Wednesday, September 14, 2011

BizTalk SSO Application Configuration Usage Note

I've been using the SSO Application Configuration tool for storing key/value config data for my BizTalk solutions, described here:, and available here:

I discovered today that an assumption I’d been making about this tool was incorrect.

You can export the configuration for a particular application to an encrypted “.sso” file (you need to provide a password during the export process). Commonly I do this and include the file in my Visual Studio solution, so that others working on the project can use it to subsequently import the same settings into their local SSO Application Configuration tool. It also enables the settings to be under source control.

The assumption I’d been making was that if you import the .sso file over the top of an existing application, it overwrites the existing settings with those in the file. This is not correct. The import only adds new key/value pairs that are not present in the application you’re importing into – it doesn’t delete key/value pairs that are no longer present in the file, and it doesn’t update existing key/value pairs if the value in the file is different to the existing value. I don’t like it.

This behaviour is documented in the Readme.txt that comes with the tool, but I must admit I hadn’t ever paid it much attention:

4.  Export Configuration Application

... if you add key/value pairs to an application and you wish to export the new values, export the application and when you import only the new key/values will be imported.  It is important to note that if existing values are changed then you will need to open the snap-in in the other environment and make those changes manually.  This was done intentionally because there are times that the same keys will have different values for different environments.
5.  Import Configuration Application
... If the application was new for this environment you will see a new application in the application tree.  If this application already existed you will see new key/pairs added to the existing application.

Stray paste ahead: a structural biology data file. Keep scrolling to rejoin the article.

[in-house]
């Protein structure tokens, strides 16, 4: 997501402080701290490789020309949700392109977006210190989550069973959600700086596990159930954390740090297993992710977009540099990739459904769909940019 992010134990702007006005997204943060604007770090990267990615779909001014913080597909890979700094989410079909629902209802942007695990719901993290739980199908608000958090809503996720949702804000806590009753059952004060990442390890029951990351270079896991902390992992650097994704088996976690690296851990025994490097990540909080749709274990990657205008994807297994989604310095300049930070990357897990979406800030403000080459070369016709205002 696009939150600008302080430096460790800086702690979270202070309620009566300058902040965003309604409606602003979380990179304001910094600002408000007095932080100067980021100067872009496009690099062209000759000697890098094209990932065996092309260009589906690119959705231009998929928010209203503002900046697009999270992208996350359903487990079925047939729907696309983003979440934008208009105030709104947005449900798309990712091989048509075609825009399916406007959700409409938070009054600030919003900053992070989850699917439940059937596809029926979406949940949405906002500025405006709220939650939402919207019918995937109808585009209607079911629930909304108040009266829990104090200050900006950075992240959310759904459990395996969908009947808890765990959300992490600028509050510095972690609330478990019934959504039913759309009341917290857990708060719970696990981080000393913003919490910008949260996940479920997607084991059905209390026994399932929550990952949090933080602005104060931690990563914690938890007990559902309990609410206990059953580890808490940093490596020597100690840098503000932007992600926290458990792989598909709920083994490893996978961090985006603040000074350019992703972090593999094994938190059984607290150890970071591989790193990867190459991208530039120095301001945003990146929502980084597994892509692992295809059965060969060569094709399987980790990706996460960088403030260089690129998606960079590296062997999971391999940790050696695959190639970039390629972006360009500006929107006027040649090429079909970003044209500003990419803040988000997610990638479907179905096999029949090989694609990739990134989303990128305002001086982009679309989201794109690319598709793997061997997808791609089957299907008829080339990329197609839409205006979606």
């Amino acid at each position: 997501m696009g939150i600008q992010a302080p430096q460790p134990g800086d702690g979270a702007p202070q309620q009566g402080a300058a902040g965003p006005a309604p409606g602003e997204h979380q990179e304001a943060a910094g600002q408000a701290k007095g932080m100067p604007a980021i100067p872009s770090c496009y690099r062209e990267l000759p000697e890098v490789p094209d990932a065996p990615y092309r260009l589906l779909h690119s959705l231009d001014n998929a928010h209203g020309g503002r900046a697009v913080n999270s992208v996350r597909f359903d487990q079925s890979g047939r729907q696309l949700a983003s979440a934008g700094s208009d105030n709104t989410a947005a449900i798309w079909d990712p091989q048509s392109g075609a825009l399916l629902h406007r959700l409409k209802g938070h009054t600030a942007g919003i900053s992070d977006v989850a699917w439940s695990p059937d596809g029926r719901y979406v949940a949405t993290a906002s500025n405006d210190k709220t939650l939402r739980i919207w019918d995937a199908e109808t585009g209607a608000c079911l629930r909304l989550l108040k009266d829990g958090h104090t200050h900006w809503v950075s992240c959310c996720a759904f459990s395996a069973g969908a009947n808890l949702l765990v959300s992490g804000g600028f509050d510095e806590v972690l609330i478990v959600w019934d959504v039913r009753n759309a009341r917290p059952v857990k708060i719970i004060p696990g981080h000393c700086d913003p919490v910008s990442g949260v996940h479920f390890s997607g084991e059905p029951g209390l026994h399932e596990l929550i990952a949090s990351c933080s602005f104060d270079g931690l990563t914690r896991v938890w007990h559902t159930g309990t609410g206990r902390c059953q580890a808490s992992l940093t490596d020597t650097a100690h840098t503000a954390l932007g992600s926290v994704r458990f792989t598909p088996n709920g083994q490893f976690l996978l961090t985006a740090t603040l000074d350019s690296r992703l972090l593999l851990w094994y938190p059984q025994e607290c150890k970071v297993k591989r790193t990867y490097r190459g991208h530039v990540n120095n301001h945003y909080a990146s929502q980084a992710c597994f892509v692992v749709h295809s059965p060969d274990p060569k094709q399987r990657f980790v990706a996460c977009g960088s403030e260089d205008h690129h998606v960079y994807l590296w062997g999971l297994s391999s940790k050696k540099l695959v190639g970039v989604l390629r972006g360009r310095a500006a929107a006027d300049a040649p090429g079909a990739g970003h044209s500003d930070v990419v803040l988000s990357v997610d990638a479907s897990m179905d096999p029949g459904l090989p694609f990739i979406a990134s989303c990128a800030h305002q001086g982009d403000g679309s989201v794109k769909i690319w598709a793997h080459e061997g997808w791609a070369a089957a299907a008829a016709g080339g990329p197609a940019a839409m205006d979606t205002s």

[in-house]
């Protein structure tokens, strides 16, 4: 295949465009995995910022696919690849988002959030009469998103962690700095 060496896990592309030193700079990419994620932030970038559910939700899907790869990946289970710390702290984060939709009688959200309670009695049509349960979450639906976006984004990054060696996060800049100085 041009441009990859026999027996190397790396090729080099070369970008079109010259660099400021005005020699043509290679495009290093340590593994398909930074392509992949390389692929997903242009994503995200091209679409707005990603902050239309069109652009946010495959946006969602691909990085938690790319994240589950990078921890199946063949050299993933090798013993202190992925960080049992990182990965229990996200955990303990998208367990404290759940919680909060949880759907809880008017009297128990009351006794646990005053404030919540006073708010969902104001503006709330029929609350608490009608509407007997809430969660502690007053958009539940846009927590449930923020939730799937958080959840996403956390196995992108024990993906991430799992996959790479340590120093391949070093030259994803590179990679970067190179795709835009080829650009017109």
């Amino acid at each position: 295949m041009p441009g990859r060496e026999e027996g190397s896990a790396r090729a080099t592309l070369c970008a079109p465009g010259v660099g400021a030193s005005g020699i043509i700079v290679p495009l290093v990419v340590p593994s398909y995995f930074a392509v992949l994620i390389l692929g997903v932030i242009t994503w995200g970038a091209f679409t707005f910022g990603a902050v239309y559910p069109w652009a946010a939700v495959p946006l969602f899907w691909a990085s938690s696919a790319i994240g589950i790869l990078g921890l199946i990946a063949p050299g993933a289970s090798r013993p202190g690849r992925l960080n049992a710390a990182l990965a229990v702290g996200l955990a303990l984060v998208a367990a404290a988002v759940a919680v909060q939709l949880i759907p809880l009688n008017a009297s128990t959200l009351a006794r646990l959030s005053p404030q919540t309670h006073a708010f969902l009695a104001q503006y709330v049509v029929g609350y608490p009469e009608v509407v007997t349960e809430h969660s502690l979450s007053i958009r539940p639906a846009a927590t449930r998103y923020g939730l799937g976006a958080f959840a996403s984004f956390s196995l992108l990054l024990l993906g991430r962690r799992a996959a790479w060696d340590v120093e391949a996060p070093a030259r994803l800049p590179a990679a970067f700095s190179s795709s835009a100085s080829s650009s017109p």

The only safe way to ensure that you have a verbatim copy of the settings in the exported .sso file is to delete the application first, then import it.

BTW, I came across this because I’m looking at trialing the msbuild task that comes with this tool to take care of the import as part of a dev deploy. Looks like I'll probably need to also include a build task to delete the SSO affiliate application first...

Code Contracts in .NET 4.0

Today I started using a new .NET 4.0 feature called “code contracts” in my Visual Studio solutions. What these do is enable you to enforce preconditions and postconditions in your .NET methods. So for instance, a method that previously looked like this:

public static string GetValue(string key)
  if (string.IsNullOrEmpty(key))
    throw new ArgumentException("Key is required.");

  string result = default(string);

  // Code to determine result...

  if (string.IsNullOrEmpty(result))
    throw new Exception("Unable to determine Value based on Key.");

  return result;

Can be simplified to this:

using System.Diagnostics.Contracts;


public static string GetValue(string key)
    "Key is required.");
    "Unable to determine Value based on Key.");

  // Code to determine and return result...

Obviously the more checks your method has, the more it simplifies thingsRequires checks a precondition, and Ensures checks a postcondition.

Support for code contracts is baked in to .NET 4.0, but you need to install an additional component to enable design-time support in Visual Studio. You can download it from here: Make sure you close any running instances of VS prior to installing.

After the install you’ll have an extra "Code Contracts" page in your project’s property pages. The only settings I’ve changed are:
  • Assembly Mode: Standard Contract Requires – according to the doco it sounds as though you should use this unless you have a good reason not to.
  • Perform Runtime Contract Checking: Checked – without this, your contracts won’t be enforced.
  • Assert on Contract Failure: Checked – I check this for my Debug build so that I get a visible Assert message when my contracts are violated.
Some more information here:
I’ve only just started using this, so my understanding will probably evolve as time goes on, but it looks pretty useful.